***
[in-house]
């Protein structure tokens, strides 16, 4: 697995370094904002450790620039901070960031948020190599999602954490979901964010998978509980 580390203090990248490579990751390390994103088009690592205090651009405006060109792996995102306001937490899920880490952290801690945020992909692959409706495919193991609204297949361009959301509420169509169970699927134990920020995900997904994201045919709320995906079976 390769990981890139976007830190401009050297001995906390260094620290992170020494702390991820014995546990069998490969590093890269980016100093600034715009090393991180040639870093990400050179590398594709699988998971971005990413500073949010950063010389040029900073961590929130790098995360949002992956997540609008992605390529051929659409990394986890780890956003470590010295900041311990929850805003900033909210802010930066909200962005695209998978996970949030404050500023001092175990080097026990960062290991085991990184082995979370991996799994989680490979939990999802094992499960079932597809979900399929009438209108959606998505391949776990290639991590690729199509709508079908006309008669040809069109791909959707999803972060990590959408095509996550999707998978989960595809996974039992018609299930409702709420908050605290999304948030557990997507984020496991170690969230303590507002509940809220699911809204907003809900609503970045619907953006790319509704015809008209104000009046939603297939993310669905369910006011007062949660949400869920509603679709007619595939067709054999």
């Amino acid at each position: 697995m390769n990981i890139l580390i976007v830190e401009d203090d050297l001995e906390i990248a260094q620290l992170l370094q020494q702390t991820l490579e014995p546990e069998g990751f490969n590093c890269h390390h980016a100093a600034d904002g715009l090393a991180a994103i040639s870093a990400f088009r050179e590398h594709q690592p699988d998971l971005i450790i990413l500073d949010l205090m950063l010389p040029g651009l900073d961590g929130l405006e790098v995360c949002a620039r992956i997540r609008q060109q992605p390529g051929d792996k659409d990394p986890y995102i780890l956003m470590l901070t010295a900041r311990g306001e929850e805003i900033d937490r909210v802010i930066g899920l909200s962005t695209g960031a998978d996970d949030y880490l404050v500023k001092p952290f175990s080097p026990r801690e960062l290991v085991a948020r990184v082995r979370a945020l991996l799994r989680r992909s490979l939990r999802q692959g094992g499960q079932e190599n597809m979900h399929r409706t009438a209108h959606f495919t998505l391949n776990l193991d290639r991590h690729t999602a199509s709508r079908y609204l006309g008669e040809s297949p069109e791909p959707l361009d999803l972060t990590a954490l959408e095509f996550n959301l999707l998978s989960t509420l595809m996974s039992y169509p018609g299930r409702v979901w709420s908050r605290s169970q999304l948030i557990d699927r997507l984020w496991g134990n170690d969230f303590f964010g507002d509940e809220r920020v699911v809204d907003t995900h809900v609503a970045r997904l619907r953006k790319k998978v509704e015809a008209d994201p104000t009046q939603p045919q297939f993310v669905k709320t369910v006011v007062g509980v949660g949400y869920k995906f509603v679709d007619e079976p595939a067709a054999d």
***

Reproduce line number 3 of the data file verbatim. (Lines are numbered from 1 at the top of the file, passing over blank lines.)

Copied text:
């Amino acid at each position: 697995m390769n990981i890139l580390i976007v830190e401009d203090d050297l001995e906390i990248a260094q620290l992170l370094q020494q702390t991820l490579e014995p546990e069998g990751f490969n590093c890269h390390h980016a100093a600034d904002g715009l090393a991180a994103i040639s870093a990400f088009r050179e590398h594709q690592p699988d998971l971005i450790i990413l500073d949010l205090m950063l010389p040029g651009l900073d961590g929130l405006e790098v995360c949002a620039r992956i997540r609008q060109q992605p390529g051929d792996k659409d990394p986890y995102i780890l956003m470590l901070t010295a900041r311990g306001e929850e805003i900033d937490r909210v802010i930066g899920l909200s962005t695209g960031a998978d996970d949030y880490l404050v500023k001092p952290f175990s080097p026990r801690e960062l290991v085991a948020r990184v082995r979370a945020l991996l799994r989680r992909s490979l939990r999802q692959g094992g499960q079932e190599n597809m979900h399929r409706t009438a209108h959606f495919t998505l391949n776990l193991d290639r991590h690729t999602a199509s709508r079908y609204l006309g008669e040809s297949p069109e791909p959707l361009d999803l972060t990590a954490l959408e095509f996550n959301l999707l998978s989960t509420l595809m996974s039992y169509p018609g299930r409702v979901w709420s908050r605290s169970q999304l948030i557990d699927r997507l984020w496991g134990n170690d969230f303590f964010g507002d509940e809220r920020v699911v809204d907003t995900h809900v609503a970045r997904l619907r953006k790319k998978v509704e015809a008209d994201p104000t009046q939603p045919q297939f993310v669905k709320t369910v006011v007062g509980v949660g949400y869920k995906f509603v679709d007619e079976p595939a067709a054999d």